Southern Poverty Law Center sues private prison company that uses forced labor of detained immigrants in Georgia to boost profits
CoreCivic, Inc., a private prison company under contract with Stewart County, Georgia, to house individuals detained by U.S. Immigration and Customs Enforcement (ICE), is forcing detained immigrants to work for as little as $1 a day to clean, cook, and maintain the detention center in a scheme to maximize profits, according to a class-action lawsuit the SPLC filed against the company today.
Detained immigrants at Stewart Detention Center in Lumpkin, Georgia who refuse to work are threatened with solitary confinement and the loss of access to basic necessities, like food, clothing, products for personal hygiene, and phone calls to loved ones, in violation of federal anti-trafficking laws, according to the lawsuit.
Similar lawsuits have been filed in California, Washington, Colorado and Texas, challenging private prison companies’ work practices.
“CoreCivic is placing profits above people by forcing detained immigrants to perform manual labor for next to nothing, saving millions of dollars that would otherwise provide jobs and stimulate the local economy,” said Meredith Stewart, senior attorney for the SPLC. “CoreCivic is padding its pockets by violating anti-trafficking laws.”
The “Dollar-a-Day” program creates a lucrative profit scenario for CoreCivic: Detained immigrants are forced to purchase basic necessities from CoreCivic’s commissary, and the primary way to fund their purchases is to participate in the work program that is necessary for the operation of the facility. These jobs include providing basic functions at the facility like cooking and cleaning, work for which CoreCivic would otherwise have to hire and pay outside employees.
Plaintiff Wilhen Hill Barrientos is an asylum seeker from Guatemala who has been detained for 33 months while his case is pending. When he arrived at Stewart Detention Center, he was faced with a difficult decision – either work for nearly nothing or lose access to basic necessities, safety and privacy.
Refusing to work would mean that Barrientos would not have enough money to pay for costly phone calls to his family, and that he would likely be moved from a two-person prison cell to an open dorm that has few bathrooms, round-the-clock lighting and frequent fights; or that he would be placed into solitary confinement.
“When I arrived at Stewart I was faced with an impossible choice – either work for a few cents an hour or live without basic things like soap, shampoo, deodorant and food,” Barrientos said.
He chose to work to live with some privacy and maintain access to the commissary.
“If I didn’t work, I would never be able to call my family,” said Barrientos, who works in the kitchen, cooking meals for up to 2,000 people each day.
For his work, Barrientos receives at most $4 to $5 per day for six to eight hours of work; approximately 50 cents per hour. Since Stewart has no paid kitchen staff, officers usually require Barrientos to work seven days a week, even when he is sick. Barrientos was sent to medical segregation for two months after he filed a grievance for being forced to work while he was sick.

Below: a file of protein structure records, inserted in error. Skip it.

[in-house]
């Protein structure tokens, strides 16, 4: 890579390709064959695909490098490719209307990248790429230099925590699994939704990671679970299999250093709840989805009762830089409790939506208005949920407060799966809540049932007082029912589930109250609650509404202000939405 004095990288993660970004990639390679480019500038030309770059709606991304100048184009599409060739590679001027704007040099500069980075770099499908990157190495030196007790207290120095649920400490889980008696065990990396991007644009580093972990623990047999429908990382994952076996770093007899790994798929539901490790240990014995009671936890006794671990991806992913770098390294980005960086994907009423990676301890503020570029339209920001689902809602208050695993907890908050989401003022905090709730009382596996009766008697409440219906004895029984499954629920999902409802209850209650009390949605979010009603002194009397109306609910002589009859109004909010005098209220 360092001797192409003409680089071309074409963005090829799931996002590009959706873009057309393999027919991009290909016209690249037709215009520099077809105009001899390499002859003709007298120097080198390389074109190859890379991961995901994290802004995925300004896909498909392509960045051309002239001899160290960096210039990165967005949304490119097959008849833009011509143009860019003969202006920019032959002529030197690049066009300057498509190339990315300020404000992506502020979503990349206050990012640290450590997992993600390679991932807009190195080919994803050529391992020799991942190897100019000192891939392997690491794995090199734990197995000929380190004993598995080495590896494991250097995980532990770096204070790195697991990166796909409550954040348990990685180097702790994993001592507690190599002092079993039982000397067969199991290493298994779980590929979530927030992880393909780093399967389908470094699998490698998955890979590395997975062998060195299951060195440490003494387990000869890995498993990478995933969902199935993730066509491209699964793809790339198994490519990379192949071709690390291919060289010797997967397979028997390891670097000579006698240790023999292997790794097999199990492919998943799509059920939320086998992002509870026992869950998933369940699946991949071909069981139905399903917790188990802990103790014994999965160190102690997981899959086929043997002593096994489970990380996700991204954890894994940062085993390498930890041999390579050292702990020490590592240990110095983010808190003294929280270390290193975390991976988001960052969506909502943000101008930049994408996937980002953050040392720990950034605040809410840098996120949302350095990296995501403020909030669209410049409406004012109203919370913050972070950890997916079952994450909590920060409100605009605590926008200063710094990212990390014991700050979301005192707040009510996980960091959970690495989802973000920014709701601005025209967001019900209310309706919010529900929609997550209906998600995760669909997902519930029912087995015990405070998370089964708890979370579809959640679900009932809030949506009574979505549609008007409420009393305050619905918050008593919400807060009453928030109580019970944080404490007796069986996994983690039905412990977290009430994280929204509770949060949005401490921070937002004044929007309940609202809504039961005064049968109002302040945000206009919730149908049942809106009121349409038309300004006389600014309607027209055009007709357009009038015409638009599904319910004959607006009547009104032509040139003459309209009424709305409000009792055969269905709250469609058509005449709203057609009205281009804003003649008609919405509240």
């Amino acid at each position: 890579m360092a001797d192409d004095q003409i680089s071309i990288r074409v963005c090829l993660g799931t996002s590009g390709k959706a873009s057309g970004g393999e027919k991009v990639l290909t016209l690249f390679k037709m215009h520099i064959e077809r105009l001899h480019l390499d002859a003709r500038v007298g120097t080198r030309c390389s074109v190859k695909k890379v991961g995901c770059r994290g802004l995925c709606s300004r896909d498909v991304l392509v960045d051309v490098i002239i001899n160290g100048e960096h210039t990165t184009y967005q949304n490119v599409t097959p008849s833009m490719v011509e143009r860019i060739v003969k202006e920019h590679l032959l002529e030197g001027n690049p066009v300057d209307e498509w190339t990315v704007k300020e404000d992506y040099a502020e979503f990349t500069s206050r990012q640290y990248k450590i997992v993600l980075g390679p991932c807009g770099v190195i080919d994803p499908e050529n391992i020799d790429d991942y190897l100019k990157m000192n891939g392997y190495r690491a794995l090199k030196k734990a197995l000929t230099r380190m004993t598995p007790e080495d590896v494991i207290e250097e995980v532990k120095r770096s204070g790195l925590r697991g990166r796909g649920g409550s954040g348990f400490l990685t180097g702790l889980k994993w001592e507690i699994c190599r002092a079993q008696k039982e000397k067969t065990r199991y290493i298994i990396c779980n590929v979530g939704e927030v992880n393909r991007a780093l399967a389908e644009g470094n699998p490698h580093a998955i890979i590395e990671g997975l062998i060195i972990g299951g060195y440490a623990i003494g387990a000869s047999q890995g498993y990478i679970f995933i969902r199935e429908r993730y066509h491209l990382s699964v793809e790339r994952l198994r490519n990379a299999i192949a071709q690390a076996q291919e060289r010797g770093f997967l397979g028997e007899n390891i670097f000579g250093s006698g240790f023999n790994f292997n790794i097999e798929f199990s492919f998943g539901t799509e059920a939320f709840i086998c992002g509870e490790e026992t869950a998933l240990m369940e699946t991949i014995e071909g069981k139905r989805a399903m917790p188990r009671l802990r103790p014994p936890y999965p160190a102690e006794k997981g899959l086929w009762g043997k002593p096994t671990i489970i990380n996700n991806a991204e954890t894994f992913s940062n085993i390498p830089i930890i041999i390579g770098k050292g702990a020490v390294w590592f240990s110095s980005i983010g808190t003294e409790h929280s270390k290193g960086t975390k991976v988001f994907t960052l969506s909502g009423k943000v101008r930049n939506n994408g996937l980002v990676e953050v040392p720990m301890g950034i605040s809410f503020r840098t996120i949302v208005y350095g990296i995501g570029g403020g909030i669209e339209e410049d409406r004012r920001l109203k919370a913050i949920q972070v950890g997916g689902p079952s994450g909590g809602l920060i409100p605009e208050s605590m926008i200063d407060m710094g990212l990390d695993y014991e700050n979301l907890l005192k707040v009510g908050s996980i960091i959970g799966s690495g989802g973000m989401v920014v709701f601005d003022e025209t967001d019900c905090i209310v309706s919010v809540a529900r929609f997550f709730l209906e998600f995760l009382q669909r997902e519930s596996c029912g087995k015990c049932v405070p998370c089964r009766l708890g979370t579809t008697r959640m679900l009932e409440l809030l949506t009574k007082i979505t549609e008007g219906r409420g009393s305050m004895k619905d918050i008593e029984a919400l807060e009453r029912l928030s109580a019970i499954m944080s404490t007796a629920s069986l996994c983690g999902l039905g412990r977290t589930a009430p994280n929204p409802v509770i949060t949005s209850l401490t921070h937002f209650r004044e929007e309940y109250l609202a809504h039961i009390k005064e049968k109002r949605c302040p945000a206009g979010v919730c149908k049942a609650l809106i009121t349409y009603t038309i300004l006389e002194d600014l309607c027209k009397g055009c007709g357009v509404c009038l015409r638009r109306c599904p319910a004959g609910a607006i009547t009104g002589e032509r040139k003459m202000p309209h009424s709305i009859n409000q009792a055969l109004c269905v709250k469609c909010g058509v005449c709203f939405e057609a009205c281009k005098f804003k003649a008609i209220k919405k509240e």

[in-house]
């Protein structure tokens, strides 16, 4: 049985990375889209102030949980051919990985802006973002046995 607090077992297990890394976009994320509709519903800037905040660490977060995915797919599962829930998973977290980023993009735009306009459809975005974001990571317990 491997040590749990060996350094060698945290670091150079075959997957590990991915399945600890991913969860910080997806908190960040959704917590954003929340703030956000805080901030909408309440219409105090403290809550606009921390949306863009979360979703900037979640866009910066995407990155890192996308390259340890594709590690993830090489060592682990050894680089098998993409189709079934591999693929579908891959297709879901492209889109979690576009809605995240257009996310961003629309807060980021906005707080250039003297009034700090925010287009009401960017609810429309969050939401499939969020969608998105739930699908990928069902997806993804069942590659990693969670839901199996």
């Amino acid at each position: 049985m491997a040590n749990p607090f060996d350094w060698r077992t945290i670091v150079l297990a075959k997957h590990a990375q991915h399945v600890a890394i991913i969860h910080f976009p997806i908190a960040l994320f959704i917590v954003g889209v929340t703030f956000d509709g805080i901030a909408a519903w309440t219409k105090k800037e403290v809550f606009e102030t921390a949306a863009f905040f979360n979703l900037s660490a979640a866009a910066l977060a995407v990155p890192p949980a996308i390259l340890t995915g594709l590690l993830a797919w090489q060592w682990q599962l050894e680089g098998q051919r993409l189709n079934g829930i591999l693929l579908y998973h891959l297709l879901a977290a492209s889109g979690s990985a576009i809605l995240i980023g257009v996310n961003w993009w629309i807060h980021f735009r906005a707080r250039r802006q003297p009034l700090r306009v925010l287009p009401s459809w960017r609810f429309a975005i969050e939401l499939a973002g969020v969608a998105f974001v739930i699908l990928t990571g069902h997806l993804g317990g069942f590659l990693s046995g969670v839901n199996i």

In 2014, current and former detained immigrants who were forced to work at private detention centers began to file class-action lawsuits alleging violations of federal and state labor laws.
The SPLC filed the lawsuit against CoreCivic in conjunction with the Law Office of R. Andrew Free, Project South, and Burns Charest LLP.
Published on SPLC on April 17, 2018
By Kristine Phillips
Tens of thousands of immigrants detained by U.S. Immigration and Customs Enforcement were forced to work for $1 day, or for nothing at all — a violation of federal anti-slavery laws — a lawsuit claims.
The lawsuit, filed in 2014 against one of the largest private prison companies in the country, reached class-action status this week after a federal judge’s ruling. That means the case could involve as many as 60,000 immigrants who have been detained.
It’s the first time a class-action lawsuit accusing a private U.S. prison company of forced labor has been allowed to move forward.
“That’s obviously a big deal; it’s recognizing the possibility that a government contractor could be engaging in forced labor,” said Nina DiSalvo, executive director of Towards Justice, a Colorado-based nonprofit group that represents low-wage workers, including undocumented immigrants. “Certification of the class is perhaps the only mechanism by which these vulnerable individuals who were dispersed across the country and across the world would ever be able to vindicate their rights.”
At the heart of the dispute is the Denver Contract Detention Facility, a 1,500-bed center in Aurora, Colo., owned and operated by GEO Group under a contract with ICE. The Florida-based corporation runs facilities to house immigrants who are awaiting their turn in court.
The lawsuit, filed against GEO Group on behalf of nine immigrants, initially sought more than $5 million in damages. Attorneys expect the damages to grow substantially given the case’s new class-action status.
The class-action ruling by U.S. District Judge John Kane means that as many as 60,000 current and former detainees at the detention facility in Aurora are now part of the lawsuit without having to actively join as plaintiffs, said Andrew Free, one of the plaintiffs’ attorneys.
The lead plaintiff in the case is a permanent resident of the U.S., and attorneys expect “a significant portion of the class will fit that bill,” Free said.
The original nine plaintiffs claim that detainees at the ICE facility are forced to work without pay — and that those who refuse to do so are threatened with solitary confinement.
Specifically, the lawsuit claims, six detainees are selected at random every day and are forced to clean the facility’s housing units. The lawsuit claims that the practice violates the federal Trafficking Victims Protection Act, which prohibits modern-day slavery.
“Forced labor is a particular violation of the statute that we’ve alleged,” Free said. “Whether you’re calling it forced labor or slavery, the practical reality for the plaintiffs is much the same. You’re being compelled to work against your will under the threat of force or use of force.”